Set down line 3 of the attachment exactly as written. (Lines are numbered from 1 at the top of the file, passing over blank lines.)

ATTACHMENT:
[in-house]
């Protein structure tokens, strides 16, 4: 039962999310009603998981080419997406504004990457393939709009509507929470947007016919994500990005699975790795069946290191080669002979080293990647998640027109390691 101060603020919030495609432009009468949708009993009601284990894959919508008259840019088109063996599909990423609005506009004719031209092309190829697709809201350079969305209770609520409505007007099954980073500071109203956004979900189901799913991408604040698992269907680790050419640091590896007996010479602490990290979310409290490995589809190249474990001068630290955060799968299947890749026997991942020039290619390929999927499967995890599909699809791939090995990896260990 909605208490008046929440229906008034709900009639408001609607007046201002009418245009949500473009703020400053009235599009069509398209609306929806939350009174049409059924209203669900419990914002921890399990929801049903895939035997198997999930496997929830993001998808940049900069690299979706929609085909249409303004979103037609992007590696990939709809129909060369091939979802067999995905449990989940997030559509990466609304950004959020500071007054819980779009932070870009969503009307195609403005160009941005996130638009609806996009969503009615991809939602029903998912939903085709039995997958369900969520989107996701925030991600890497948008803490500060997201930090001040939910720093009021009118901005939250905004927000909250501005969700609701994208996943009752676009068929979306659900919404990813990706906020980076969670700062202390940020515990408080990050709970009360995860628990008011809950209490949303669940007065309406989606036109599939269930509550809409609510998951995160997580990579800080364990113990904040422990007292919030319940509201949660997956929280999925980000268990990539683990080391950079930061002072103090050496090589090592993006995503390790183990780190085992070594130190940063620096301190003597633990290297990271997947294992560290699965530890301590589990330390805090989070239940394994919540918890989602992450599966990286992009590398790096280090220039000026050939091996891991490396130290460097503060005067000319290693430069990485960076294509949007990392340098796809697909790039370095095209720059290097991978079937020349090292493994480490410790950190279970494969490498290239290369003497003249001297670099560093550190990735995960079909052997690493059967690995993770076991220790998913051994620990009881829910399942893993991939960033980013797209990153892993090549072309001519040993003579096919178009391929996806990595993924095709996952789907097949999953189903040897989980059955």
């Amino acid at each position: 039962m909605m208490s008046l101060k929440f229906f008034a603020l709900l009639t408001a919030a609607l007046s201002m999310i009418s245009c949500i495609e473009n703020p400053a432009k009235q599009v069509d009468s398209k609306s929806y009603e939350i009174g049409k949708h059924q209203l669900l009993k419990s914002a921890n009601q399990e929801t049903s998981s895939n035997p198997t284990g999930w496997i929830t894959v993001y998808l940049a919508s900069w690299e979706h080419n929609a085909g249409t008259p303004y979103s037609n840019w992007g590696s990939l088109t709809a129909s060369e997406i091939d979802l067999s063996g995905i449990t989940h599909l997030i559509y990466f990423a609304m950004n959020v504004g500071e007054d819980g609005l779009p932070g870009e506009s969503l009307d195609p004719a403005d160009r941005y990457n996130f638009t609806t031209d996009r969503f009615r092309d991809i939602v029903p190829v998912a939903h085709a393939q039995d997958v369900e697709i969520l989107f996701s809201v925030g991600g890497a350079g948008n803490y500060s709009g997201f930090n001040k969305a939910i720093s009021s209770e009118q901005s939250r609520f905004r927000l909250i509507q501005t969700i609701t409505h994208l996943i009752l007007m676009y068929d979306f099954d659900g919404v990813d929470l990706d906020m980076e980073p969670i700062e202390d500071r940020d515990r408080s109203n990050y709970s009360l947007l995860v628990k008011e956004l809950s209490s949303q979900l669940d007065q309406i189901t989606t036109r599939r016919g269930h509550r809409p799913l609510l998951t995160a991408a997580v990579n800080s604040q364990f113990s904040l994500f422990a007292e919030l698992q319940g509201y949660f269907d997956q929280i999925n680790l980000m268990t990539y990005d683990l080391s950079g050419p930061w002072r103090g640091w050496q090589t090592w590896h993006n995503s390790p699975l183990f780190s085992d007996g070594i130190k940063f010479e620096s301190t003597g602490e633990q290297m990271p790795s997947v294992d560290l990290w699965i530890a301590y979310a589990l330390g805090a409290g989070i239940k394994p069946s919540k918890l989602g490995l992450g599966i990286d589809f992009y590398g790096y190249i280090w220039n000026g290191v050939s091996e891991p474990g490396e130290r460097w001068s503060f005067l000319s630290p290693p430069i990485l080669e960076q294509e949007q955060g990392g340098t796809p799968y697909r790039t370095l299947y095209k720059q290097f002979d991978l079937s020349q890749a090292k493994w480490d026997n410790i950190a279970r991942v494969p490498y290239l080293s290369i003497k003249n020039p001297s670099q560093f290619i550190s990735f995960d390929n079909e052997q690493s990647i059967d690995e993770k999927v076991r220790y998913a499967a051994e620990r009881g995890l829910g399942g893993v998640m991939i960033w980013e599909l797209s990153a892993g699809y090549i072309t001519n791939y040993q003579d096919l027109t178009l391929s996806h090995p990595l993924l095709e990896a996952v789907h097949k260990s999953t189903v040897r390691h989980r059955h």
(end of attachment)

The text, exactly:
């Amino acid at each position: 039962m909605m208490s008046l101060k929440f229906f008034a603020l709900l009639t408001a919030a609607l007046s201002m999310i009418s245009c949500i495609e473009n703020p400053a432009k009235q599009v069509d009468s398209k609306s929806y009603e939350i009174g049409k949708h059924q209203l669900l009993k419990s914002a921890n009601q399990e929801t049903s998981s895939n035997p198997t284990g999930w496997i929830t894959v993001y998808l940049a919508s900069w690299e979706h080419n929609a085909g249409t008259p303004y979103s037609n840019w992007g590696s990939l088109t709809a129909s060369e997406i091939d979802l067999s063996g995905i449990t989940h599909l997030i559509y990466f990423a609304m950004n959020v504004g500071e007054d819980g609005l779009p932070g870009e506009s969503l009307d195609p004719a403005d160009r941005y990457n996130f638009t609806t031209d996009r969503f009615r092309d991809i939602v029903p190829v998912a939903h085709a393939q039995d997958v369900e697709i969520l989107f996701s809201v925030g991600g890497a350079g948008n803490y500060s709009g997201f930090n001040k969305a939910i720093s009021s209770e009118q901005s939250r609520f905004r927000l909250i509507q501005t969700i609701t409505h994208l996943i009752l007007m676009y068929d979306f099954d659900g919404v990813d929470l990706d906020m980076e980073p969670i700062e202390d500071r940020d515990r408080s109203n990050y709970s009360l947007l995860v628990k008011e956004l809950s209490s949303q979900l669940d007065q309406i189901t989606t036109r599939r016919g269930h509550r809409p799913l609510l998951t995160a991408a997580v990579n800080s604040q364990f113990s904040l994500f422990a007292e919030l698992q319940g509201y949660f269907d997956q929280i999925n680790l980000m268990t990539y990005d683990l080391s950079g050419p930061w002072r103090g640091w050496q090589t090592w590896h993006n995503s390790p699975l183990f780190s085992d007996g070594i130190k940063f010479e620096s301190t003597g602490e633990q290297m990271p790795s997947v294992d560290l990290w699965i530890a301590y979310a589990l330390g805090a409290g989070i239940k394994p069946s919540k918890l989602g490995l992450g599966i990286d589809f992009y590398g790096y190249i280090w220039n000026g290191v050939s091996e891991p474990g490396e130290r460097w001068s503060f005067l000319s630290p290693p430069i990485l080669e960076q294509e949007q955060g990392g340098t796809p799968y697909r790039t370095l299947y095209k720059q290097f002979d991978l079937s020349q890749a090292k493994w480490d026997n410790i950190a279970r991942v494969p490498y290239l080293s290369i003497k003249n020039p001297s670099q560093f290619i550190s990735f995960d390929n079909e052997q690493s990647i059967d690995e993770k999927v076991r220790y998913a499967a051994e620990r009881g995890l829910g399942g893993v998640m991939i960033w980013e599909l797209s990153a892993g699809y090549i072309t001519n791939y040993q003579d096919l027109t178009l391929s996806h090995p990595l993924l095709e990896a996952v789907h097949k260990s999953t189903v040897r390691h989980r059955h």